3.1 Study selection
The study selection process is illustrated in Figure 1. A total of 583 articles were identified, and upon review of the titles and abstracts, 420 were excluded, leaving 19 articles. After reading the full texts, 8 studies were included in the present review for qualitative and quantitative synthesis. The 8 remaining studies included three RCTs[14, 32, 33] and five CCTs[15, 37-40]. Information about the excluded records is summarized in Additional file 2.
3.2 Study characteristics
The characteristics of the included studies are presented in Table 1, and the relevant data extracted from the included articles are shown in Table 2. Three RCTs[14, 32, 33] and five CCTs[15, 37-40] were included in the present review. Six studies investigated direct implant anchorage for canine retraction, while two studies used indirect implant anchorage. Four studies[14, 38-40] compared TADs with dental anchorage in a split-mouth study. Two studies[32, 33] compared TPAs with TADs in the maxilla in a parallel study; one also compared lingual bars with TADs in the mandible. The other one compared midpalatal implant-reinforced TPAs with conventional TPAs in the maxilla. One study compared midpalatal implants with dental anchorage in the maxilla and TADs with dental anchorage in the mandible. Three studies[14, 38, 39] inserted implants in both the maxilla and the mandible when the patients’ ANB angle was between 2° and 4° but in only the maxilla when the ANB angle was greater than 5° as a part of camouflage treatment.
3.3 Risk of bias assessment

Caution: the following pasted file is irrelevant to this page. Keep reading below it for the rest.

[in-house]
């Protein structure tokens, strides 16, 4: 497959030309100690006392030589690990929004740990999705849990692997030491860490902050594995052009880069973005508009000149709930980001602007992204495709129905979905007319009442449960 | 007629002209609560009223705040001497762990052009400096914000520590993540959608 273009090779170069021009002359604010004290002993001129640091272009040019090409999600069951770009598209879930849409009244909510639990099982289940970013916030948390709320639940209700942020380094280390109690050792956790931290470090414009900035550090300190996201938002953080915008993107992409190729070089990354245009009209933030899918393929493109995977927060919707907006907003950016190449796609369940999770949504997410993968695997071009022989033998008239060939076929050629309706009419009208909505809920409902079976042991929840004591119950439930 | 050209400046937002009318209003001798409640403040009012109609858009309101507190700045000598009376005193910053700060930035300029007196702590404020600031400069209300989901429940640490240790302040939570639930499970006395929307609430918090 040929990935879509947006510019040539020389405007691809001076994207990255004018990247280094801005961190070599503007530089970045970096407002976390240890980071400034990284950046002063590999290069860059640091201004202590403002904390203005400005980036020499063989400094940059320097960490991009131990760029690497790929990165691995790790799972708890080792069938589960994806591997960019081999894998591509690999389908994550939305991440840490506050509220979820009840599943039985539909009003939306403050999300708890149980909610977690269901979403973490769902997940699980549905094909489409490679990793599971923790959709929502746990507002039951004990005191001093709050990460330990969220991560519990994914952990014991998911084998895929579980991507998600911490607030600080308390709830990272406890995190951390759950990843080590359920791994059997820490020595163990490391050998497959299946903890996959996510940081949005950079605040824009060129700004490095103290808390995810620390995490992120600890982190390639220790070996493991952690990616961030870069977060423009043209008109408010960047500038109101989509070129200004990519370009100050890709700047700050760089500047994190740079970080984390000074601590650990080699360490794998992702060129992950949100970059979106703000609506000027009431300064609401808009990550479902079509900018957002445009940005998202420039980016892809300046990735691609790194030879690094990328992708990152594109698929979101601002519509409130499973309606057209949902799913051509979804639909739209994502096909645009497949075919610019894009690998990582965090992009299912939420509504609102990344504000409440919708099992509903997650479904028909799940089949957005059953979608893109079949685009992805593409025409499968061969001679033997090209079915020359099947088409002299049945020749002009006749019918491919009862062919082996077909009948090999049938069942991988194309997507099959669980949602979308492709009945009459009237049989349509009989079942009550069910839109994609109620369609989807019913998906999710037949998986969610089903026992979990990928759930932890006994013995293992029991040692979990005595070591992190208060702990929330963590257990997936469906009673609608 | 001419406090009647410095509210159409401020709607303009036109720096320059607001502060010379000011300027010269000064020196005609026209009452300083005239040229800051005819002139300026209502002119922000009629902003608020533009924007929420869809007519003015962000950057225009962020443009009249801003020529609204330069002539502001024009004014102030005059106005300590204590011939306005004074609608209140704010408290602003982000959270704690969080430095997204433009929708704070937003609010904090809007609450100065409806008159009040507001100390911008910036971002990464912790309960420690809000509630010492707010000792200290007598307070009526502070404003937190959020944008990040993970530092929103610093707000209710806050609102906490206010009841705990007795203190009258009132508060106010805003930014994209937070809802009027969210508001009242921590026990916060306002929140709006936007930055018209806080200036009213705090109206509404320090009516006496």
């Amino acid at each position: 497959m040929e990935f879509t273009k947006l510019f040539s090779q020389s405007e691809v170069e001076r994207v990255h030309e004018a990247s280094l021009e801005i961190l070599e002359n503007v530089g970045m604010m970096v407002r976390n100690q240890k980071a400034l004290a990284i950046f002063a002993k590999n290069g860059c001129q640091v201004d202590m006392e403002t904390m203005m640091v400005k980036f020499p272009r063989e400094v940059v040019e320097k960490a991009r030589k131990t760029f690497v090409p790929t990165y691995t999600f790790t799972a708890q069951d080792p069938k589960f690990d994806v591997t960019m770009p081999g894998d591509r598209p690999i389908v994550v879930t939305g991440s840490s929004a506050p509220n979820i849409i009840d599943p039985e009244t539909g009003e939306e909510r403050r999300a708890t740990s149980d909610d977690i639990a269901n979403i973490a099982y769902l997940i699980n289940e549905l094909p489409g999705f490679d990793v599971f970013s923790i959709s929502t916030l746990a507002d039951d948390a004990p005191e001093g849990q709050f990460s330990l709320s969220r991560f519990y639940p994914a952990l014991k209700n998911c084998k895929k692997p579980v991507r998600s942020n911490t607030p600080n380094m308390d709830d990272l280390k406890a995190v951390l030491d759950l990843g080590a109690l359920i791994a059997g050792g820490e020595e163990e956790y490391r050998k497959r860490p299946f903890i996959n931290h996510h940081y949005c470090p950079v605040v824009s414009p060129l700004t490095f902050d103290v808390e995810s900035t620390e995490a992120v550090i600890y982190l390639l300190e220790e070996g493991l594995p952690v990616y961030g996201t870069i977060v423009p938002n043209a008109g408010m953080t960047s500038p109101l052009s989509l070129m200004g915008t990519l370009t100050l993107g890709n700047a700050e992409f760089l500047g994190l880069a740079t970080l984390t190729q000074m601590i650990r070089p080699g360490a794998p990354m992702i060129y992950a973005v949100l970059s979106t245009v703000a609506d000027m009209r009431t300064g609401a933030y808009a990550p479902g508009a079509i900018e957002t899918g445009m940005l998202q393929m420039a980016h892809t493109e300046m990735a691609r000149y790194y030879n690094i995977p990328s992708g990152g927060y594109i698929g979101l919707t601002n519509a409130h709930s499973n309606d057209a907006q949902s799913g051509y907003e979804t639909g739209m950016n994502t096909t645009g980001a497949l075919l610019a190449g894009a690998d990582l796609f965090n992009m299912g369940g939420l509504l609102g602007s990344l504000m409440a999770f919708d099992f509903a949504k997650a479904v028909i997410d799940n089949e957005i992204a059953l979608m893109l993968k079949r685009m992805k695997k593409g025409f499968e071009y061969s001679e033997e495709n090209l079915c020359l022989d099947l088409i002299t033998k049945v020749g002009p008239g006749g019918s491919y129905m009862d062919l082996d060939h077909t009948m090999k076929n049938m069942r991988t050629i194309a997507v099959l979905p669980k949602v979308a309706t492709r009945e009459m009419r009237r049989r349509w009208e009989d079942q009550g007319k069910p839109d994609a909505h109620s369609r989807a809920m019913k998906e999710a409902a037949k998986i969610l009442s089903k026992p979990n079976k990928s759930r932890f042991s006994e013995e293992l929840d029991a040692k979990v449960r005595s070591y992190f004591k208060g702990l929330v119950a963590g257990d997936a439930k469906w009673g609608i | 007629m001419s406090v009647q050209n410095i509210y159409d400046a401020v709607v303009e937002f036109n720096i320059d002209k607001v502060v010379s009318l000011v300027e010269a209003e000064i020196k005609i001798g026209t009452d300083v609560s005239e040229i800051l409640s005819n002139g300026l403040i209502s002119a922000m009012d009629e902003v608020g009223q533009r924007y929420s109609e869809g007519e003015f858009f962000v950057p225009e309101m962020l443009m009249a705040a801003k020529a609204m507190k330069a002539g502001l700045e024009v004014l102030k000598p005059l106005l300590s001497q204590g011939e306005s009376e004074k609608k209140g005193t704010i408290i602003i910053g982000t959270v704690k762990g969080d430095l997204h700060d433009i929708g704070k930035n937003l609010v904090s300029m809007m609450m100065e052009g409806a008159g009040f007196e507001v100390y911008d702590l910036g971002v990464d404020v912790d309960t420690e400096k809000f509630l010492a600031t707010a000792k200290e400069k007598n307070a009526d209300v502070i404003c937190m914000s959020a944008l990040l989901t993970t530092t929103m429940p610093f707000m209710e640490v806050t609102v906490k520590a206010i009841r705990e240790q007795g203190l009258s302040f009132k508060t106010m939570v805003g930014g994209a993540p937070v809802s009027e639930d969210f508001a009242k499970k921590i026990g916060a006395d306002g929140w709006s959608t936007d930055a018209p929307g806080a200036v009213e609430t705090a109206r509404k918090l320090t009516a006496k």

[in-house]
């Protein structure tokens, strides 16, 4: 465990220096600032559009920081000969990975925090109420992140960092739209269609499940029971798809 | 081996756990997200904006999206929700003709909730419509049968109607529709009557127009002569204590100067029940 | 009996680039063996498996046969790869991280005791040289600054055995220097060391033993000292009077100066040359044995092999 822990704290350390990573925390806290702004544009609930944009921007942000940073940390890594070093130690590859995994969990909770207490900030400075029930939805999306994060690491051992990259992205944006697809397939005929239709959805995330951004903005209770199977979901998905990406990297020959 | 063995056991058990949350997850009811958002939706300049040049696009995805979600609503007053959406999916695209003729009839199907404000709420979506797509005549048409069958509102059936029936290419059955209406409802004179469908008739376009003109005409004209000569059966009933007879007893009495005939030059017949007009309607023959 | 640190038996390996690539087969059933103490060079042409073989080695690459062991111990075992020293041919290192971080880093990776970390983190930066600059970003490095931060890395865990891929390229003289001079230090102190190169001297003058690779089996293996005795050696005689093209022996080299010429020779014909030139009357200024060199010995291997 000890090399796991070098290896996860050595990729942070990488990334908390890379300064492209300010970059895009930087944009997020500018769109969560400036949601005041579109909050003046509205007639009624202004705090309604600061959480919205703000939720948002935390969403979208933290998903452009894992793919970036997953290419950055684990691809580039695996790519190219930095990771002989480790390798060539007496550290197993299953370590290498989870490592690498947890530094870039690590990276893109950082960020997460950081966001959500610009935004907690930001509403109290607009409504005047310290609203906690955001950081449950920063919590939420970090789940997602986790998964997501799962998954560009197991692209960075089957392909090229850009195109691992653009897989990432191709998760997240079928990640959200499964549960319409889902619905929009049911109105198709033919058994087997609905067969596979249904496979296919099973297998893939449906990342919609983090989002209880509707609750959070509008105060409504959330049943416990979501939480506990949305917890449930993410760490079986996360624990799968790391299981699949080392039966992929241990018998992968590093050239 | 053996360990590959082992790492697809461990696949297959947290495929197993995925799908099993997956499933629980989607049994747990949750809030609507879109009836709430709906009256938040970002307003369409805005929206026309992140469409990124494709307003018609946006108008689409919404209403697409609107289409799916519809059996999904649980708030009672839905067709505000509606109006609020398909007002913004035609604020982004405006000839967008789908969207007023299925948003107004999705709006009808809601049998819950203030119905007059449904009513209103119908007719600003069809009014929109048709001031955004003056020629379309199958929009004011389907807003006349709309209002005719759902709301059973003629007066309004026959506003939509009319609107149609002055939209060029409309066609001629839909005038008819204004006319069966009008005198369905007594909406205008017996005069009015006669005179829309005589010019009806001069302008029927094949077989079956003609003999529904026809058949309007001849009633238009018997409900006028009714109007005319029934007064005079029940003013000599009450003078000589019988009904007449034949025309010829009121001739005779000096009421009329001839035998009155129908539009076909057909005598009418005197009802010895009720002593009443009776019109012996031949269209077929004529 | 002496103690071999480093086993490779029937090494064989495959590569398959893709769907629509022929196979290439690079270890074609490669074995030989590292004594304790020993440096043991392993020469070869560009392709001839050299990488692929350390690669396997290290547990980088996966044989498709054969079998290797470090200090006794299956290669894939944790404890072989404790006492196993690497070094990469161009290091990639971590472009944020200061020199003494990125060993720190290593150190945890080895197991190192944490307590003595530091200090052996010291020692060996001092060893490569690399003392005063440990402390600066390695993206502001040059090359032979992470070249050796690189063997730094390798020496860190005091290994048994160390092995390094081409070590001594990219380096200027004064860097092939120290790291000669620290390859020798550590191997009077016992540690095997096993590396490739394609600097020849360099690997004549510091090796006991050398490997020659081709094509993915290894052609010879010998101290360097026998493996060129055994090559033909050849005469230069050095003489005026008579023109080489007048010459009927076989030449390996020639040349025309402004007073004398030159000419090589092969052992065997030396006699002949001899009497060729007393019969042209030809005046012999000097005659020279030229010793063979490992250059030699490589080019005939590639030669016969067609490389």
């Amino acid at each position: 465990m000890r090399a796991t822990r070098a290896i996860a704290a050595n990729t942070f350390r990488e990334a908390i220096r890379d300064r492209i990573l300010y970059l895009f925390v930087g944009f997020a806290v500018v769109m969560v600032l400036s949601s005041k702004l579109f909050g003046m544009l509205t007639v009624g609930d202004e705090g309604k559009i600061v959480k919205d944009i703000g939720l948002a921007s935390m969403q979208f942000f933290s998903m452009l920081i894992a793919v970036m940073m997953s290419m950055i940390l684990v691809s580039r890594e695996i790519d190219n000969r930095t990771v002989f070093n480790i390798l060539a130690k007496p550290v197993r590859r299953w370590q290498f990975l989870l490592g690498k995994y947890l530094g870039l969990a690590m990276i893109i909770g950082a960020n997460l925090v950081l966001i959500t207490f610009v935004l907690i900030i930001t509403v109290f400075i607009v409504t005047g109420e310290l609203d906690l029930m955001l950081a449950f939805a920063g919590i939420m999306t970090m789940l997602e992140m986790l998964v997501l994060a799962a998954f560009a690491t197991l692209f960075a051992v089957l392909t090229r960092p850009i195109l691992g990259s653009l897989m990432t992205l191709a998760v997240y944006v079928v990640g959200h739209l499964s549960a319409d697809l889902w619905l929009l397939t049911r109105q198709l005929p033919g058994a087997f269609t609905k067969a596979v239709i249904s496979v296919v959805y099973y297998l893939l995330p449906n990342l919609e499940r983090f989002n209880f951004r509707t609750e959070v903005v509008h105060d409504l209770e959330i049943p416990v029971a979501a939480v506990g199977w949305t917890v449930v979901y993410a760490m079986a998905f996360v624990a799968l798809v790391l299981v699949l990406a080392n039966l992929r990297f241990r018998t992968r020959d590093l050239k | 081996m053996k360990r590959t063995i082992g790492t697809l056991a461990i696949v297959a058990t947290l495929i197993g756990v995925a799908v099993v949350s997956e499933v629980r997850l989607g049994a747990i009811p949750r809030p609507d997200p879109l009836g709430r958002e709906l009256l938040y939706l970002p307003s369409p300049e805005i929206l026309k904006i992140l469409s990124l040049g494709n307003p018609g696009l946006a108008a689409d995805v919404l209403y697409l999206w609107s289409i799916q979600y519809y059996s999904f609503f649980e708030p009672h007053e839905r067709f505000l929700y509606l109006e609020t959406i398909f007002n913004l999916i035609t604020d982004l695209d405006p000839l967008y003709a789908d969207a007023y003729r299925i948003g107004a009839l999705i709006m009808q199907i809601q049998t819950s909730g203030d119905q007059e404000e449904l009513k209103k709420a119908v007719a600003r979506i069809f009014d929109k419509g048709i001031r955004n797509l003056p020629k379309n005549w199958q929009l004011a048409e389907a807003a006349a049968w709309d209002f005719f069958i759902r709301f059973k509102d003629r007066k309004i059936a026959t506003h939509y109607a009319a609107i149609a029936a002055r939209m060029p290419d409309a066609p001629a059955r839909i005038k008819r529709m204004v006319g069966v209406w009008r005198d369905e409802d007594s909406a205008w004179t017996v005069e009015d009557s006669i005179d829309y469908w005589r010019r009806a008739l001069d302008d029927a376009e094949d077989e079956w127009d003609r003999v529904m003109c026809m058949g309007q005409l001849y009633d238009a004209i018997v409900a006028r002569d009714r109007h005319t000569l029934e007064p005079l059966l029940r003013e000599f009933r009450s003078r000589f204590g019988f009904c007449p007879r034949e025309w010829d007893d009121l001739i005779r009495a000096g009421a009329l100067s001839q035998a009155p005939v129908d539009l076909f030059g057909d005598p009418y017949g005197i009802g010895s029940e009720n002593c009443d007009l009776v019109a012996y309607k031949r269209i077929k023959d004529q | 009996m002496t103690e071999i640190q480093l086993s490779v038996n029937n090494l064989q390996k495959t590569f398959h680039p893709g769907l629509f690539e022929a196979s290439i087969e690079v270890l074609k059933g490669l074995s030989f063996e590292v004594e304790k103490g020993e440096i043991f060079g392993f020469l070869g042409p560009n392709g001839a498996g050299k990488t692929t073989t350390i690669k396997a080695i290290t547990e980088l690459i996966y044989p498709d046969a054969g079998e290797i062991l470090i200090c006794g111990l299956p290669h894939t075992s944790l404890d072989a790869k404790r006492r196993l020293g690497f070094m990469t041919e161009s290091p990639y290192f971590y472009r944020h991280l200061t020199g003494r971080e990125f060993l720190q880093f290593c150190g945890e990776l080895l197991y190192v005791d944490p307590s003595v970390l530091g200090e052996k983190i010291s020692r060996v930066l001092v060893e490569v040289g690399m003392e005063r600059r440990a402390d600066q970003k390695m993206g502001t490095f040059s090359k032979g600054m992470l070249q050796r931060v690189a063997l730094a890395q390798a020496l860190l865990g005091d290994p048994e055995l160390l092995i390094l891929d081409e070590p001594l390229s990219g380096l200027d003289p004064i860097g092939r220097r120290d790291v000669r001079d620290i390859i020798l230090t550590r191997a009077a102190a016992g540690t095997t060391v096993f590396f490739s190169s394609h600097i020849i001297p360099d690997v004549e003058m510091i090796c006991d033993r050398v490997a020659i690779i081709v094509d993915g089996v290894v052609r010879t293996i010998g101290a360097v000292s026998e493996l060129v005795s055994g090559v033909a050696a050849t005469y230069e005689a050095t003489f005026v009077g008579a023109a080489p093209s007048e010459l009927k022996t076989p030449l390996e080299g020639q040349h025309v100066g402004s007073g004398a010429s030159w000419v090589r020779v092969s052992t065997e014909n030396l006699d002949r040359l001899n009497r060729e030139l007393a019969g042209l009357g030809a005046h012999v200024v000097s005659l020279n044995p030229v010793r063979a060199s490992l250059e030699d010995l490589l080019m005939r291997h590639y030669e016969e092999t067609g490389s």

Three RCTs[14, 32, 33] were considered to have a high risk of bias because none of them reported using an appropriate strategy for blinding the participants or personnel. The study by Davis et al, 2018, used a computer-generated program to randomly allocate the sides only, and did not perform allocation concealment. The randomization method used in the study by Sharma et al, 2012, involved random numbers generated by a computer, but the allocation was performed by alternation, which leads to a high risk of bias for allocation concealment. The third study did not report the use of any randomization method, which resulted in an unclear risk of bias. Blinding of the outcome assessment was also difficult in the studies because the TADs could be observed in lateral cephalograms. However, Sharma et al, 2012, removed the miniscrew implants and TPAs before obtaining the cephalometric radiographs that were taken after the completion of canine retraction, resulting in a low risk of bias. Davis et al, 2018, used guide wires to differentiate the right and left sides on the lateral cephalograms, resulting in a high risk of bias. Gökçe et al, 2012, did not report using a process for blinding the assessor, resulting in an unclear risk of bias. The quality assessment results of the RCTs are summarized in Figure 2.